It starts here.
In Canada, in BC, in Kelowna.
Global health is truly global. From talking to children in schools in Kelowna to organizing massive relief efforts in low-income countries. A lot goes into being a global citizen.
Many of us have done some wonderful work leading up to this practicum. We have taught Grade 3s and 6s in schools about global health and global citizenship. We have partnered with community organizations to lead programs for global education. We have developed sexual health resources to teach while in Zambia. We have partnered with international NGO Days for Girls to bring menstrual kits with us for young girls.
It starts here.
It is the understanding that what you can do for someone abroad is the same thing you can do for someone here. I have learned that over the past few years. When I first starting reading about global health years ago, I had the image in my head of saving lives and being a hero when I went overseas. I have learned that is not what it is about. It is saying you are just as important as those we care for at home. It is being a presence and building relationships. It is gaining a new perspective. It is teaching and it is learning. Just as we do at home.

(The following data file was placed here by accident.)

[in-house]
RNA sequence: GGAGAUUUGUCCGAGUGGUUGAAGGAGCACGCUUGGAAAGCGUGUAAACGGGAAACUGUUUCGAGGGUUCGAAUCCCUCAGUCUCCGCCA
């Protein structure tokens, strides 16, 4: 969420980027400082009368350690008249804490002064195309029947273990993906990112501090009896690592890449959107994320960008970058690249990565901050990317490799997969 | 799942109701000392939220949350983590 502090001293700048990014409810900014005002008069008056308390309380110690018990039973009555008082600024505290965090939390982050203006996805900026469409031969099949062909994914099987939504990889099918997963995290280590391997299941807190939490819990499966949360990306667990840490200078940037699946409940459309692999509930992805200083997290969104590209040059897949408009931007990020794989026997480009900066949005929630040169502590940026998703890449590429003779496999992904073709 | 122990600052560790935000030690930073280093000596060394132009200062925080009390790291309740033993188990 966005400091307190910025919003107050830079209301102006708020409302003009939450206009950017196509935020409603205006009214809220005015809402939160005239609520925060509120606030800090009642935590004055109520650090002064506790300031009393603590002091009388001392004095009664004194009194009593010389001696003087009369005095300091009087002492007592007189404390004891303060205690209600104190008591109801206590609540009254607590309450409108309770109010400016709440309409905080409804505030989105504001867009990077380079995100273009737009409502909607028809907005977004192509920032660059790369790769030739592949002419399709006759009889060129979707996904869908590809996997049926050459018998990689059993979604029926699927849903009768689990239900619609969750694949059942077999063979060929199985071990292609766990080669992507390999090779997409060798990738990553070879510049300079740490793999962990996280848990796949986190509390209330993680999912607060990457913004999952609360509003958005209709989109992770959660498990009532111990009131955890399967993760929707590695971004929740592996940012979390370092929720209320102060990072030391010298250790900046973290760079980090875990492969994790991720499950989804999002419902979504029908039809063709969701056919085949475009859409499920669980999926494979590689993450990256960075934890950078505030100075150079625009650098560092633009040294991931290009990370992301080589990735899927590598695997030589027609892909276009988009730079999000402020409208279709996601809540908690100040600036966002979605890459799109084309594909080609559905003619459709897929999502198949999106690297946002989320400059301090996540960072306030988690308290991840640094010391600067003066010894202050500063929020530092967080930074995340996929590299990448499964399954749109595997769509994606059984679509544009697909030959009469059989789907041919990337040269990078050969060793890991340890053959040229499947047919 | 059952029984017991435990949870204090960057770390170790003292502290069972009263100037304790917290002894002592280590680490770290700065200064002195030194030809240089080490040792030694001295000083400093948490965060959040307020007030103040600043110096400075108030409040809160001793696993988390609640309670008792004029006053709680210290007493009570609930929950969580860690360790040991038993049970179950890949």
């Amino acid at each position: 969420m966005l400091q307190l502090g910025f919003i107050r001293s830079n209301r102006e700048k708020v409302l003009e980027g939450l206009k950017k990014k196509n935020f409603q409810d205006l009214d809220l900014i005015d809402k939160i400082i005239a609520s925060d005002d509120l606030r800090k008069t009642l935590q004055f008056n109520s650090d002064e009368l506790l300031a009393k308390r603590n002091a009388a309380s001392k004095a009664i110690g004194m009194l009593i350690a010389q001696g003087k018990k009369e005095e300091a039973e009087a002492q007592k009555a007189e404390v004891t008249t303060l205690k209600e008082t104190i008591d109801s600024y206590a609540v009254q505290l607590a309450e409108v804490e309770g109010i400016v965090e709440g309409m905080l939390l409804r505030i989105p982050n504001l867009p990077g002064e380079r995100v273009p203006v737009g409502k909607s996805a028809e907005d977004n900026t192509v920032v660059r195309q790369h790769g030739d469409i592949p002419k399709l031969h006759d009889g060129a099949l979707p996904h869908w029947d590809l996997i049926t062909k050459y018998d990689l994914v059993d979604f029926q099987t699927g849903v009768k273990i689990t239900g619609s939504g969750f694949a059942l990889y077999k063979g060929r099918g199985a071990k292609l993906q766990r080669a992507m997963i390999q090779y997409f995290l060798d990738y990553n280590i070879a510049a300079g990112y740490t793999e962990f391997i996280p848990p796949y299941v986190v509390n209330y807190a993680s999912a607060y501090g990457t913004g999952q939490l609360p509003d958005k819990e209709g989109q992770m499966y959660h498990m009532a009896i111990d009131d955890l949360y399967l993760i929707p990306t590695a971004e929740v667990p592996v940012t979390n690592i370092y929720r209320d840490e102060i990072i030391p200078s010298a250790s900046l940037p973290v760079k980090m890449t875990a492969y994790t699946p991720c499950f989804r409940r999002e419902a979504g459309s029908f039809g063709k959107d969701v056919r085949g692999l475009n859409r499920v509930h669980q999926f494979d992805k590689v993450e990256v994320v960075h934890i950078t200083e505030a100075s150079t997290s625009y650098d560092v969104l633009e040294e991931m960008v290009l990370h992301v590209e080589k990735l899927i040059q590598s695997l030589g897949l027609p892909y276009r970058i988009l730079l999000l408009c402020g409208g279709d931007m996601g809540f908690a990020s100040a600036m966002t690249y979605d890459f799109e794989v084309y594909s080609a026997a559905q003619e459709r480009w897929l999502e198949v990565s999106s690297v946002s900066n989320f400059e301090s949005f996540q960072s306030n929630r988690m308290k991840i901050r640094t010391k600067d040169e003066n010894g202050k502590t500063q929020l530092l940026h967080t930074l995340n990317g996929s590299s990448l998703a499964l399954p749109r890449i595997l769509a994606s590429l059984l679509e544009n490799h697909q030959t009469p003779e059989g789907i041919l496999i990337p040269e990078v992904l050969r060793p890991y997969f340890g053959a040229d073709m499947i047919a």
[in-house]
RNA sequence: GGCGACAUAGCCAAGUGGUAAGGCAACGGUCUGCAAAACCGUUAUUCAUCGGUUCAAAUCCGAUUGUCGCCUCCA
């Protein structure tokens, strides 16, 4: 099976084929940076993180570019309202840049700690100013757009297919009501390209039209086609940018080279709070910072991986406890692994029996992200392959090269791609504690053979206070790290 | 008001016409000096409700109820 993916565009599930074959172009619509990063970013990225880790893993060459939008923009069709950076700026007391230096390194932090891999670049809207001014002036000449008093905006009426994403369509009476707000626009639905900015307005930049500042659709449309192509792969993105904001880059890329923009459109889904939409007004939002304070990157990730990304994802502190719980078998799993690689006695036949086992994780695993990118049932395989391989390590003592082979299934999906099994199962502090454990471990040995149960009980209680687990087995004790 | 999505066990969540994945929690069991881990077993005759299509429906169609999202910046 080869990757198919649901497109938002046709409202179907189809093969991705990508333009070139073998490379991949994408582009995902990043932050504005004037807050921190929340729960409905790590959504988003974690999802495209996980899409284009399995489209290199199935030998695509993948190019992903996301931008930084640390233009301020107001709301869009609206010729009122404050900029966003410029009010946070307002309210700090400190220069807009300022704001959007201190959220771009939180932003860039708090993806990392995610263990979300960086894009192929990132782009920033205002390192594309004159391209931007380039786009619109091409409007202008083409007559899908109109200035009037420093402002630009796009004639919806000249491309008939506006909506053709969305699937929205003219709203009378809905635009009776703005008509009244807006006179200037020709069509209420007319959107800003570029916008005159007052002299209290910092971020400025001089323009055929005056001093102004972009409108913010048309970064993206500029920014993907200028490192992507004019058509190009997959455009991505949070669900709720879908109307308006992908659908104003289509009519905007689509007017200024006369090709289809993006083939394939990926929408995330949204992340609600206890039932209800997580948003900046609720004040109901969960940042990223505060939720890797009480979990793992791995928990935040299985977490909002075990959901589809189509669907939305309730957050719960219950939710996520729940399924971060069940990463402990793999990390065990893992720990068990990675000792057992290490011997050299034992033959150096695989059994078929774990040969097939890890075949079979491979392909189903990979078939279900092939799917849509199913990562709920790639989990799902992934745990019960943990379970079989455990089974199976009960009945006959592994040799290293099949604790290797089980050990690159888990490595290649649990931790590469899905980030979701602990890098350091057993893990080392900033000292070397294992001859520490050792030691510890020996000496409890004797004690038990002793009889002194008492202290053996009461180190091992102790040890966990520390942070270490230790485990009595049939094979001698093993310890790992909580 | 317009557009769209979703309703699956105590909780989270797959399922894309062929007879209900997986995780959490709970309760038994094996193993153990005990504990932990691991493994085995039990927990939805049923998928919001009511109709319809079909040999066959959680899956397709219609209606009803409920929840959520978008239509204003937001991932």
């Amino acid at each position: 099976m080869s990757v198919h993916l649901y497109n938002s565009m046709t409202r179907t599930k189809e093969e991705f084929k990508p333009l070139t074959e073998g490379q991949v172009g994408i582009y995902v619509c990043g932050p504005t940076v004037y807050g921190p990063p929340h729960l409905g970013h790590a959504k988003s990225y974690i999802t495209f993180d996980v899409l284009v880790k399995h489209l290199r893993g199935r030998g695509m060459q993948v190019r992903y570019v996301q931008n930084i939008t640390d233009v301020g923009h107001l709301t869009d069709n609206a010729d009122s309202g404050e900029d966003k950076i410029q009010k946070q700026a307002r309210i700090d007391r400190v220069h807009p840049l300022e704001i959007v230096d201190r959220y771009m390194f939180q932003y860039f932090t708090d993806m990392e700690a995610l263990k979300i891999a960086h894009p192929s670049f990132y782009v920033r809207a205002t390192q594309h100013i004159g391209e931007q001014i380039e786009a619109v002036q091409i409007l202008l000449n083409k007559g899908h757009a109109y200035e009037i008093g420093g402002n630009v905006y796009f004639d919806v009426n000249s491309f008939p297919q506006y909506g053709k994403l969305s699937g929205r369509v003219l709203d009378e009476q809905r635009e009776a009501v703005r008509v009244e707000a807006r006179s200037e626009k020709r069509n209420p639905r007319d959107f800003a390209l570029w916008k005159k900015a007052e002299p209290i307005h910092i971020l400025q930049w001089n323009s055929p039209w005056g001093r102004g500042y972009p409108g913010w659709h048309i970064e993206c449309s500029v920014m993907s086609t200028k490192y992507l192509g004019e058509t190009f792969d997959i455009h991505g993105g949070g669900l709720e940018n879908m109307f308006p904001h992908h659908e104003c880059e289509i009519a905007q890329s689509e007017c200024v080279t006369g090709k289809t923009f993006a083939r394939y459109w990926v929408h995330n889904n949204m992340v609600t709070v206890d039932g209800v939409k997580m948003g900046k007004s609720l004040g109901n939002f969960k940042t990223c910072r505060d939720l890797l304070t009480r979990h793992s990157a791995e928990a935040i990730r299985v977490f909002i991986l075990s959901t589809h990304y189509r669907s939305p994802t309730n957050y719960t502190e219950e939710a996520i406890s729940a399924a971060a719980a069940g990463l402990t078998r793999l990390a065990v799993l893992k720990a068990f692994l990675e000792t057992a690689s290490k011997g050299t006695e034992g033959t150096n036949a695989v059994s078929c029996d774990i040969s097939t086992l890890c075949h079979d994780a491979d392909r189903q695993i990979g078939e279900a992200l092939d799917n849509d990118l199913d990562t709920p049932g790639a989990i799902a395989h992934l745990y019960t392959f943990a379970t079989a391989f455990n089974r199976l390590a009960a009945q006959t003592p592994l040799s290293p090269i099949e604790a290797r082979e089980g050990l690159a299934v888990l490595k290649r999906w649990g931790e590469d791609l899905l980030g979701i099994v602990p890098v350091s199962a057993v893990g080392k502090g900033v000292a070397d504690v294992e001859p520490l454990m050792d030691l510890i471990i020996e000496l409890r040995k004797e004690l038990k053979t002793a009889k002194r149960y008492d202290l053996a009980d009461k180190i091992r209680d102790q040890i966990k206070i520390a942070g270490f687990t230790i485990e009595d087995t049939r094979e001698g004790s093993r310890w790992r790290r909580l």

And so off we go, and what we have started here will lead us there. And what we learn there will lead us at home.
I heard something in a meeting leading up to this experience that really struck me. In searching for her words to describe the work we do, Faye Karp spoke the phrase "Wherever we go, there we are." It is the perfect thing to describe global citizenship. As a person showing empathy for another person, you are there. So whether it is an assessment on a ward in a hospital here, or in a smile with a stranger on the street in Vancouver, or the touch of a hand with a colleague in Zambia, it rings true.
So off we go to be. And wherever we go, there we are.